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Publication date: 30 June 2017
This summary updates the findings from an evidence review undertaken by Candace Bagnall, Te Pou o te Whakaaro Nui, Helen Lockett, the Wise Group, and Dr Ruth Cunningham, Department of Public Health, University of Otago Wellington, with support from Kim Arcus, Heart Foundation (2016), as part of the Ministry of Health’s review of guidance on CVD risk assessment and management within primary care. It supports the priorities of Equally Well, in working to improve the physical health of people with mental health and/or addiction problems.
We found two additional studies (Correll, Detraux, et al., 2015; Lin, Chen et al., 2014) which strengthens our previous findings, and have been incorporated into this summary. In addition, the Royal Australian and New Zealand College of Psychiatrists (RANZCP) has published clinical guidelines for schizophrenia and related disorders (Galletly, Castle et al., 2016) and mood disorders (Malhi, Bassett et al., 2015), both of which have relevance for CVD risk assessment in primary care and are therefore also referred to in this update.
People who experience serious mental illness (SMI) , particularly schizophrenia, have significantly reduced life expectancy and a premature mortality rate two to three times higher than the general population (Cunningham et al. 2014). Cardiovascular disease (CVD) is a major contributor, accounting for 40-50% of premature deaths (Ringen, Engh et al., 2014).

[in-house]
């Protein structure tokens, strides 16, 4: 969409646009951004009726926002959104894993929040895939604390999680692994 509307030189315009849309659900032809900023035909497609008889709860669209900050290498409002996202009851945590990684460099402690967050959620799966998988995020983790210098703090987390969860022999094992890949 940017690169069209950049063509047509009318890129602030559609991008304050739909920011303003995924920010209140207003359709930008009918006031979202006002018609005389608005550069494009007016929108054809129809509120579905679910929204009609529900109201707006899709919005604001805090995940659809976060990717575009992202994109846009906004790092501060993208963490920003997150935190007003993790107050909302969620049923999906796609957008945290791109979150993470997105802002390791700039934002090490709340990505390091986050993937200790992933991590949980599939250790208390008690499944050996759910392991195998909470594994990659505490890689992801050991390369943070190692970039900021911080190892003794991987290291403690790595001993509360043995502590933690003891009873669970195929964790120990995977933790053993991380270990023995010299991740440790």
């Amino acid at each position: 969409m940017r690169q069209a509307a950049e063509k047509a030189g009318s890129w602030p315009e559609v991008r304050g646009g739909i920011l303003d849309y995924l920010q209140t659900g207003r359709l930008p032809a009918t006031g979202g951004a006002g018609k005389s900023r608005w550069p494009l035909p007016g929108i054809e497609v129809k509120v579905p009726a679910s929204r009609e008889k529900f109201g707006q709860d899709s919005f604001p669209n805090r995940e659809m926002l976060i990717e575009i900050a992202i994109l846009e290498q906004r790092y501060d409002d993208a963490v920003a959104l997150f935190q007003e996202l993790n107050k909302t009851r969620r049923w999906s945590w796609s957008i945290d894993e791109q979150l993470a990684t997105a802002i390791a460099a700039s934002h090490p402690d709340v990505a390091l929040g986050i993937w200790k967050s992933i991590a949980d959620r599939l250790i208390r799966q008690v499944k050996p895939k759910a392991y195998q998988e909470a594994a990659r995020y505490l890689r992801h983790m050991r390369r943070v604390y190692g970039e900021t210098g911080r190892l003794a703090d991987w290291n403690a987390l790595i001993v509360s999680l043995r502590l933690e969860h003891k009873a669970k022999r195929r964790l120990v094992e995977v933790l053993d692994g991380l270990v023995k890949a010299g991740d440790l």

We reviewed the literature to identify:
People who experience serious mental illness (SMI), particularly schizophrenia, have significantly reduced life expectancy and a premature mortality rate two to three times higher than the general population (Cunningham, Sarfati et al., 2014). Cardiovascular disease (CVD) is a major contributor, accounting for 40-50% of premature deaths (Ringen, Engh et al., 2014).
There is strong evidence to indicate that the risk of developing CVD is higher in people diagnosed with SMI (see table below). This increased risk is due in part to established risk factors including smoking and diet but is also related to the metabolic effects of psychotropic medication. Studies that controlled for known CVD risk factors still found an increased relative risk. Some studies have identified mental illness as an independent risk factor for CVD, specifically in psychosis (Ösby, Olsson, et al., 2014) and depression (Van der Kooy, van Hout, et al., 2007).
The increased CVD risk is present at an earlier age than in the general population. For people with psychosis, CVD risk factors are present from a very early age (Correll, Robinson et al., 2014; Foley, Mackinnon, et al., 2015; Goldstein, Schaffer, et al., 2015; McLean, Martin et al., 2014).
Obese people with SMI have a significantly higher cardiovascular risk than obese people without SMI, and recent studies support the possibility of a direct effect of antipsychotics on cardiovascular risk, which varies between medications. CVD risk is approximately 1.5 to 3-fold increased in patients with schizophrenia and bipolar disorder, and on average 1.5-fold increased in those with major depression. Higher dosages, polypharmacy and the treatment of old or young people are associated with greater adverse impacts (Correll et al., 2015).
Studies have found that CVD risk assessment tools underestimate cardiovascular risk for this group (McLean et al., 2014; Rugulies, 2002). One study has looked at modifying risk assessment protocols specifically for this population (Osborn, Hardoon et al., 2015).